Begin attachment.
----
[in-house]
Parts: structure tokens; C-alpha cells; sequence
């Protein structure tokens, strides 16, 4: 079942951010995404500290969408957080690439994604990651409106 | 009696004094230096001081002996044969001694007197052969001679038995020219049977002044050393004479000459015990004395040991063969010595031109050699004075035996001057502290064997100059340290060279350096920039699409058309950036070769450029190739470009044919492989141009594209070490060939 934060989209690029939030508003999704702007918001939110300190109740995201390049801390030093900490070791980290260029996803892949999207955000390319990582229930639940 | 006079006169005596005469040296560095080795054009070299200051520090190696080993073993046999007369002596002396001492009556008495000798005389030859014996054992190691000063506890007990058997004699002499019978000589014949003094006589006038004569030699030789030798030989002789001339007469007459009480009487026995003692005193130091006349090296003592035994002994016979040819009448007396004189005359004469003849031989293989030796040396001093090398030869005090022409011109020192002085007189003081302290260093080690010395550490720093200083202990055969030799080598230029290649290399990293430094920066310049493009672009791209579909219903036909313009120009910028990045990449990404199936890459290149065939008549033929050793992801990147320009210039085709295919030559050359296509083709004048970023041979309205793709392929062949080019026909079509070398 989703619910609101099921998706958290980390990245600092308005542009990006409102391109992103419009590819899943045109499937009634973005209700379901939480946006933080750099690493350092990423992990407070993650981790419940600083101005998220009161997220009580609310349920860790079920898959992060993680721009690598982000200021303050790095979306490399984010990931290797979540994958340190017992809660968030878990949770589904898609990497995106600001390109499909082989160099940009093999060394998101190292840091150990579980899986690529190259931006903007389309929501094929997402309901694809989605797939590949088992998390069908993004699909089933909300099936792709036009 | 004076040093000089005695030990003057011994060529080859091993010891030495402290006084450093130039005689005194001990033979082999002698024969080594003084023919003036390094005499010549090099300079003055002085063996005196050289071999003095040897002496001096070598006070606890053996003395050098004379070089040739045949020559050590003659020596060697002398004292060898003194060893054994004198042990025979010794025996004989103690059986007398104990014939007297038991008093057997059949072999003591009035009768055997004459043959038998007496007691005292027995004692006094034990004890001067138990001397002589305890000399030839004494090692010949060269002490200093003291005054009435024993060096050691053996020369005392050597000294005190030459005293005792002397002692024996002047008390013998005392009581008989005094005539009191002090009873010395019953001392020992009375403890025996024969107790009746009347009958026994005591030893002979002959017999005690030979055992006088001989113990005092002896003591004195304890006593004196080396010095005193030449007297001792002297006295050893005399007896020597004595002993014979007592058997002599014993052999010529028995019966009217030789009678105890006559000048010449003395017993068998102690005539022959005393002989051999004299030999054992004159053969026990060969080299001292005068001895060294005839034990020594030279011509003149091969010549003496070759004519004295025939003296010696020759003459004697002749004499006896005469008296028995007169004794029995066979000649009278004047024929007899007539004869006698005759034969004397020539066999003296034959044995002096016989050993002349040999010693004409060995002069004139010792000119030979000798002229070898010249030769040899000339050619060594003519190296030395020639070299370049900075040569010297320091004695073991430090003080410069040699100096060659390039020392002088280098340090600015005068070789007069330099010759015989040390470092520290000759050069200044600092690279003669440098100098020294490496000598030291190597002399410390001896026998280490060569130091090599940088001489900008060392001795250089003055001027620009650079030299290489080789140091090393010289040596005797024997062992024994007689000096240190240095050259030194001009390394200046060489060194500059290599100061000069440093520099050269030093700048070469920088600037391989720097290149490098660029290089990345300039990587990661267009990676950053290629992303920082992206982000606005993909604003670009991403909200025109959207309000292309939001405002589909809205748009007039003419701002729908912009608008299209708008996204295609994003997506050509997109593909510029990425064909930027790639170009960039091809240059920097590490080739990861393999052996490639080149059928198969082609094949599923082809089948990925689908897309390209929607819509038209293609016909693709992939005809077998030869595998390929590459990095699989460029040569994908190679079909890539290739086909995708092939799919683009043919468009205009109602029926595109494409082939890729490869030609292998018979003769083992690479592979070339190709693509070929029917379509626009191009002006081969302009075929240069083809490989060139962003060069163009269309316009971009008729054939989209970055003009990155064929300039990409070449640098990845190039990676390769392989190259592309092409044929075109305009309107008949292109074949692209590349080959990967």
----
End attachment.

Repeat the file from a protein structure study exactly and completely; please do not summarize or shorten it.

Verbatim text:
[in-house]
Parts: structure tokens; C-alpha cells; sequence
């Protein structure tokens, strides 16, 4: 079942951010995404500290969408957080690439994604990651409106 | 009696004094230096001081002996044969001694007197052969001679038995020219049977002044050393004479000459015990004395040991063969010595031109050699004075035996001057502290064997100059340290060279350096920039699409058309950036070769450029190739470009044919492989141009594209070490060939 934060989209690029939030508003999704702007918001939110300190109740995201390049801390030093900490070791980290260029996803892949999207955000390319990582229930639940 | 006079006169005596005469040296560095080795054009070299200051520090190696080993073993046999007369002596002396001492009556008495000798005389030859014996054992190691000063506890007990058997004699002499019978000589014949003094006589006038004569030699030789030798030989002789001339007469007459009480009487026995003692005193130091006349090296003592035994002994016979040819009448007396004189005359004469003849031989293989030796040396001093090398030869005090022409011109020192002085007189003081302290260093080690010395550490720093200083202990055969030799080598230029290649290399990293430094920066310049493009672009791209579909219903036909313009120009910028990045990449990404199936890459290149065939008549033929050793992801990147320009210039085709295919030559050359296509083709004048970023041979309205793709392929062949080019026909079509070398 989703619910609101099921998706958290980390990245600092308005542009990006409102391109992103419009590819899943045109499937009634973005209700379901939480946006933080750099690493350092990423992990407070993650981790419940600083101005998220009161997220009580609310349920860790079920898959992060993680721009690598982000200021303050790095979306490399984010990931290797979540994958340190017992809660968030878990949770589904898609990497995106600001390109499909082989160099940009093999060394998101190292840091150990579980899986690529190259931006903007389309929501094929997402309901694809989605797939590949088992998390069908993004699909089933909300099936792709036009 | 004076040093000089005695030990003057011994060529080859091993010891030495402290006084450093130039005689005194001990033979082999002698024969080594003084023919003036390094005499010549090099300079003055002085063996005196050289071999003095040897002496001096070598006070606890053996003395050098004379070089040739045949020559050590003659020596060697002398004292060898003194060893054994004198042990025979010794025996004989103690059986007398104990014939007297038991008093057997059949072999003591009035009768055997004459043959038998007496007691005292027995004692006094034990004890001067138990001397002589305890000399030839004494090692010949060269002490200093003291005054009435024993060096050691053996020369005392050597000294005190030459005293005792002397002692024996002047008390013998005392009581008989005094005539009191002090009873010395019953001392020992009375403890025996024969107790009746009347009958026994005591030893002979002959017999005690030979055992006088001989113990005092002896003591004195304890006593004196080396010095005193030449007297001792002297006295050893005399007896020597004595002993014979007592058997002599014993052999010529028995019966009217030789009678105890006559000048010449003395017993068998102690005539022959005393002989051999004299030999054992004159053969026990060969080299001292005068001895060294005839034990020594030279011509003149091969010549003496070759004519004295025939003296010696020759003459004697002749004499006896005469008296028995007169004794029995066979000649009278004047024929007899007539004869006698005759034969004397020539066999003296034959044995002096016989050993002349040999010693004409060995002069004139010792000119030979000798002229070898010249030769040899000339050619060594003519190296030395020639070299370049900075040569010297320091004695073991430090003080410069040699100096060659390039020392002088280098340090600015005068070789007069330099010759015989040390470092520290000759050069200044600092690279003669440098100098020294490496000598030291190597002399410390001896026998280490060569130091090599940088001489900008060392001795250089003055001027620009650079030299290489080789140091090393010289040596005797024997062992024994007689000096240190240095050259030194001009390394200046060489060194500059290599100061000069440093520099050269030093700048070469920088600037391989720097290149490098660029290089990345300039990587990661267009990676950053290629992303920082992206982000606005993909604003670009991403909200025109959207309000292309939001405002589909809205748009007039003419701002729908912009608008299209708008996204295609994003997506050509997109593909510029990425064909930027790639170009960039091809240059920097590490080739990861393999052996490639080149059928198969082609094949599923082809089948990925689908897309390209929607819509038209293609016909693709992939005809077998030869595998390929590459990095699989460029040569994908190679079909890539290739086909995708092939799919683009043919468009205009109602029926595109494409082939890729490869030609292998018979003769083992690479592979070339190709693509070929029917379509626009191009002006081969302009075929240069083809490989060139962003060069163009269309316009971009008729054939989209970055003009990155064929300039990409070449640098990845190039990676390769392989190259592309092409044929075109305009309107008949292109074949692209590349080959990967």